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Pipeline isolation holds for 70 days

Published by
World Pipelines,

The restrictions placed by rigorous safety and marine preservation regulations in the environmentally sensitive Tokyo Bay region of Japan make operating a subsea crude pipeline challenging. Moreover, it can make the complex task of pipeline repair even more daunting.

When a typhoon damaged the elbow joint of a 24 in. subsea crude pipeline that was located 4 km (2.3 miles) offshore Tokyo Bay in May 2015, the operator acted immediately to mitigate the situation. Alongside clean-up, the operator took the line out of service and made a temporary repair. That, however, was just a stop-gap measure. The next step was to evaluate how to remove and replace the damaged elbow joint and pipeline end manifold (PLEM) whilst aligning with the regulations that were in place.

Since the pipeline connects the loading single buoy mooring to the 40 in. main subsea crude pipeline that supplys an onshore refinery, keeping the system in service during the replacement project while also ensuring zero spillage in the highly environmentally-controlled waters were priorities.

To achieve these goals, the operator contracted T.D. Williamson (TDW) to create a safe subsea work zone using its hot tapping and STOPPLE® isolation system. This was the first subsea application of STOPPLE isolation technology in Japan.

The STOPPLE system provides temporary isolation of the damaged section so that repairs and maintenance can be performed effectively, even under the demanding environmental and safety conditions.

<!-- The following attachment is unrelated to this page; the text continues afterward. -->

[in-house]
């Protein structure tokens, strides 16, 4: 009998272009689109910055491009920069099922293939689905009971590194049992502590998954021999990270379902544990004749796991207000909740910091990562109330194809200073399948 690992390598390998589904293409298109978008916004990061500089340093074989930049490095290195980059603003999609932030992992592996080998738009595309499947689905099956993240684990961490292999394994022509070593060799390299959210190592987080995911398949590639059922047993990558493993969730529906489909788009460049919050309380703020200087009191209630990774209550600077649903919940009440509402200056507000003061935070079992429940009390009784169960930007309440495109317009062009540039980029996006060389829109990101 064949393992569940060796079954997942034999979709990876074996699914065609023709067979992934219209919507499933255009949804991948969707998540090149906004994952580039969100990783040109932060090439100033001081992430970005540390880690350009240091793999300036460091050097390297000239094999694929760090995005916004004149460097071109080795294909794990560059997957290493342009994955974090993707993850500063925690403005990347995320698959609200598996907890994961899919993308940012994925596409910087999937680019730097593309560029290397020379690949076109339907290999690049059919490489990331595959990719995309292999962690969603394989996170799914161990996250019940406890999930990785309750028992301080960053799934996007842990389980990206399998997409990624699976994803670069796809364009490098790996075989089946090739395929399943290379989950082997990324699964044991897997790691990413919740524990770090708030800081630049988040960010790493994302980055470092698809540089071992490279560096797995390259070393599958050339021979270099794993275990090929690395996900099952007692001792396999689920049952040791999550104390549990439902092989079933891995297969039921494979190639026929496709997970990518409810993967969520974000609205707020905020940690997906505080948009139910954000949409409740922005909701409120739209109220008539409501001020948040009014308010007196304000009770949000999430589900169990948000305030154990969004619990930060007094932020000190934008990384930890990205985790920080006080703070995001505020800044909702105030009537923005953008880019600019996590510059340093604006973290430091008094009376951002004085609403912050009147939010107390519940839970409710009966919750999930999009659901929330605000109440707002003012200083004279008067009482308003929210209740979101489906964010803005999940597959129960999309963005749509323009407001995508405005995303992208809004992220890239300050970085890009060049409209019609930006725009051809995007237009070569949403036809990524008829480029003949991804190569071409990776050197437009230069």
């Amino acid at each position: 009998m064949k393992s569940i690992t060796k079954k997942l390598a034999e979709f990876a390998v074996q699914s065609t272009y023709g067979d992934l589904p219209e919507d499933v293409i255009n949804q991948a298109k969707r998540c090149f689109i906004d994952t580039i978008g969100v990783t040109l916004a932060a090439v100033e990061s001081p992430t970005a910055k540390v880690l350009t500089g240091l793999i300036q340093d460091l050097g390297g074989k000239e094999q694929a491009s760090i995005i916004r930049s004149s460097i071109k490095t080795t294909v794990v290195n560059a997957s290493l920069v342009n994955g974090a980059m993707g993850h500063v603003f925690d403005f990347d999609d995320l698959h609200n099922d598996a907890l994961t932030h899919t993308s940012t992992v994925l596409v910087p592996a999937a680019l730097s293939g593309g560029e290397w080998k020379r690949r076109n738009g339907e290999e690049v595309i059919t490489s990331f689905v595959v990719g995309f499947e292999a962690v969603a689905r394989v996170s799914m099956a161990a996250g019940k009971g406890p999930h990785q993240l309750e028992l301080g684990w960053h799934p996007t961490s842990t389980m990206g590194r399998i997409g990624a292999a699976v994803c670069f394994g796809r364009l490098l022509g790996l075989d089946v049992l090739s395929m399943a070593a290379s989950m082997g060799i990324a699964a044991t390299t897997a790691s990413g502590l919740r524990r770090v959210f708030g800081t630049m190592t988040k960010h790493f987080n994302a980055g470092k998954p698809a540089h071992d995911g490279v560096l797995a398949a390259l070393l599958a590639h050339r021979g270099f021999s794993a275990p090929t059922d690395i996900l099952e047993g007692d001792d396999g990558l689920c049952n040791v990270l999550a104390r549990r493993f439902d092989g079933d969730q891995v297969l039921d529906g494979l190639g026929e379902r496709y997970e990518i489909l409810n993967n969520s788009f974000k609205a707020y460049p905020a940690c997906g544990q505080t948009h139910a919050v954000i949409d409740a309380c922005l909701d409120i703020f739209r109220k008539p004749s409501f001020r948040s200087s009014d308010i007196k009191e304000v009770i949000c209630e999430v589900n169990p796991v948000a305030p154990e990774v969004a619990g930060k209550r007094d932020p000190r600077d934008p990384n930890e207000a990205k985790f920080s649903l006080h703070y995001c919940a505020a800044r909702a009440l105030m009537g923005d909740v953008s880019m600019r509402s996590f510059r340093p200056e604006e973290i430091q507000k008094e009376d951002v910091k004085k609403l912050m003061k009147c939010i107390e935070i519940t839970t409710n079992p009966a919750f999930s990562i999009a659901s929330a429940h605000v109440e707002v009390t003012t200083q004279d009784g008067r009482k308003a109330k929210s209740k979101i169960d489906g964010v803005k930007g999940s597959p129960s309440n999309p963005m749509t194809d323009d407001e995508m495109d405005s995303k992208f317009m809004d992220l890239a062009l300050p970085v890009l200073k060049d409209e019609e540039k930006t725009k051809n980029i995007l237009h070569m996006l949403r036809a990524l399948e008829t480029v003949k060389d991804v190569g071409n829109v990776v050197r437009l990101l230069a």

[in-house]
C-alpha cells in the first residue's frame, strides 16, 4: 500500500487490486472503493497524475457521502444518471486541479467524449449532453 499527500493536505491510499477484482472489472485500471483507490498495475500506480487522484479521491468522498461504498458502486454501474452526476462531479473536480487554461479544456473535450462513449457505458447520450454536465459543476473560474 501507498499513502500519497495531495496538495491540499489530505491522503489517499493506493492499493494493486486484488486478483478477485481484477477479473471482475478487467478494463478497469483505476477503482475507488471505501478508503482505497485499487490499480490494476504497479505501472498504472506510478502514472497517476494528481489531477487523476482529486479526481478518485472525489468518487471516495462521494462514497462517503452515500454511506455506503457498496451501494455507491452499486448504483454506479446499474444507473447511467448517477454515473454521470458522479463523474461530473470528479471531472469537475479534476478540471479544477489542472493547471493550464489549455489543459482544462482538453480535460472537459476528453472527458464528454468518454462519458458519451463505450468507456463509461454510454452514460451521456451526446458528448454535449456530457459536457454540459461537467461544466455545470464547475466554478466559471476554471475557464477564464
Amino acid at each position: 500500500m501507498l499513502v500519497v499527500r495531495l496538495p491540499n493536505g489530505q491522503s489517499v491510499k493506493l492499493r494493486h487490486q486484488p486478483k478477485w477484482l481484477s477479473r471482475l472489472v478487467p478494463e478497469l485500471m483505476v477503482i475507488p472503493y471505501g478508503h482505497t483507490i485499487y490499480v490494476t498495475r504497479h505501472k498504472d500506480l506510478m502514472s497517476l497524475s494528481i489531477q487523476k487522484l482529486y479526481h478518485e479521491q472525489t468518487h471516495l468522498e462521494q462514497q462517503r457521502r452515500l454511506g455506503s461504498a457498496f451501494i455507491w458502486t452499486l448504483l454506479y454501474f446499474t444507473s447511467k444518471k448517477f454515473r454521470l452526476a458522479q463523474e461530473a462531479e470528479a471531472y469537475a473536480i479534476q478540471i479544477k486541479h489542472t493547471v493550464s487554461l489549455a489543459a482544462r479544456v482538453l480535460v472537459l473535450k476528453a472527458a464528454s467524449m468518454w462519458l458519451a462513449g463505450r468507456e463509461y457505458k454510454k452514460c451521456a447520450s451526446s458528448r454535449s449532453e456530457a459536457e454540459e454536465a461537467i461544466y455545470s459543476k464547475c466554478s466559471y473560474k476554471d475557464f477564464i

To ensure a safe and efficient isolation operation without additional delays, before deployment, TDW prepared and tested subsea tapping machines and STOPPLE isolation equipment, conducted divers’ training and completed a mock-up to confirm that the STOPPLE machine would be completely compatible with the subsea mechanical clamp.

Any subsea intervention is demanding, however, there were additional challenges in this case. Chiefly, the Coast Guard limited diver access to the work zone to daylight hours and mandated the use of an air diving wand as opposed to the preferred method of saturation diving. This restriction meant that daily set-up and close-out of diving equipment took almost 90 minutes out of a six or seven hour work day. Combined with inclement weather, the Coast Guard’s requirements extended the project to 70 days – approximately three times the duration of a typical hot tapping and plugging operation.

Even still, using the STOPPLE methodology, TDW achieved a successful first-time isolation just 5 m (16 ft) from the damaged elbow. The isolation remained secure for the entire 70 day project timeframe, allowing the operator to safely complete the replacement with no product loss or interruption of service.

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